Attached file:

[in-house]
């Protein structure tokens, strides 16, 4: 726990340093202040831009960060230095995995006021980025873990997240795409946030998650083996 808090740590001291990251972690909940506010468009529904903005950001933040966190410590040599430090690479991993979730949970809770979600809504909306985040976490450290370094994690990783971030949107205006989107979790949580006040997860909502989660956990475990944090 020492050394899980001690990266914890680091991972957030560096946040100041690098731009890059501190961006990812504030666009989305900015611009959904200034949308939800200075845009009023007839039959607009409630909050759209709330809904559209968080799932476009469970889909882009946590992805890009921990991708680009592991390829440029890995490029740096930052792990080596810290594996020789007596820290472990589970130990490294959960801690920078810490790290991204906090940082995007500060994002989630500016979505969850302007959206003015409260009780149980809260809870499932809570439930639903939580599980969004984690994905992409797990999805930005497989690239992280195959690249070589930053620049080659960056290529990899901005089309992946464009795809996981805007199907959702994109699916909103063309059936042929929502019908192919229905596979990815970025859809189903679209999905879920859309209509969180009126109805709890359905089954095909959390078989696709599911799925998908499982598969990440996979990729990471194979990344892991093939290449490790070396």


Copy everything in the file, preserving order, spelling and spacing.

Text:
[in-house]
């Protein structure tokens, strides 16, 4: 726990340093202040831009960060230095995995006021980025873990997240795409946030998650083996 808090740590001291990251972690909940506010468009529904903005950001933040966190410590040599430090690479991993979730949970809770979600809504909306985040976490450290370094994690990783971030949107205006989107979790949580006040997860909502989660956990475990944090 020492050394899980001690990266914890680091991972957030560096946040100041690098731009890059501190961006990812504030666009989305900015611009959904200034949308939800200075845009009023007839039959607009409630909050759209709330809904559209968080799932476009469970889909882009946590992805890009921990991708680009592991390829440029890995490029740096930052792990080596810290594996020789007596820290472990589970130990490294959960801690920078810490790290991204906090940082995007500060994002989630500016979505969850302007959206003015409260009780149980809260809870499932809570439930639903939580599980969004984690994905992409797990999805930005497989690239992280195959690249070589930053620049080659960056290529990899901005089309992946464009795809996981805007199907959702994109699916909103063309059936042929929502019908192919229905596979990815970025859809189903679209999905879920859309209509969180009126109805709890359905089954095909959390078989696709599911799925998908499982598969990440996979990729990471194979990344892991093939290449490790070396």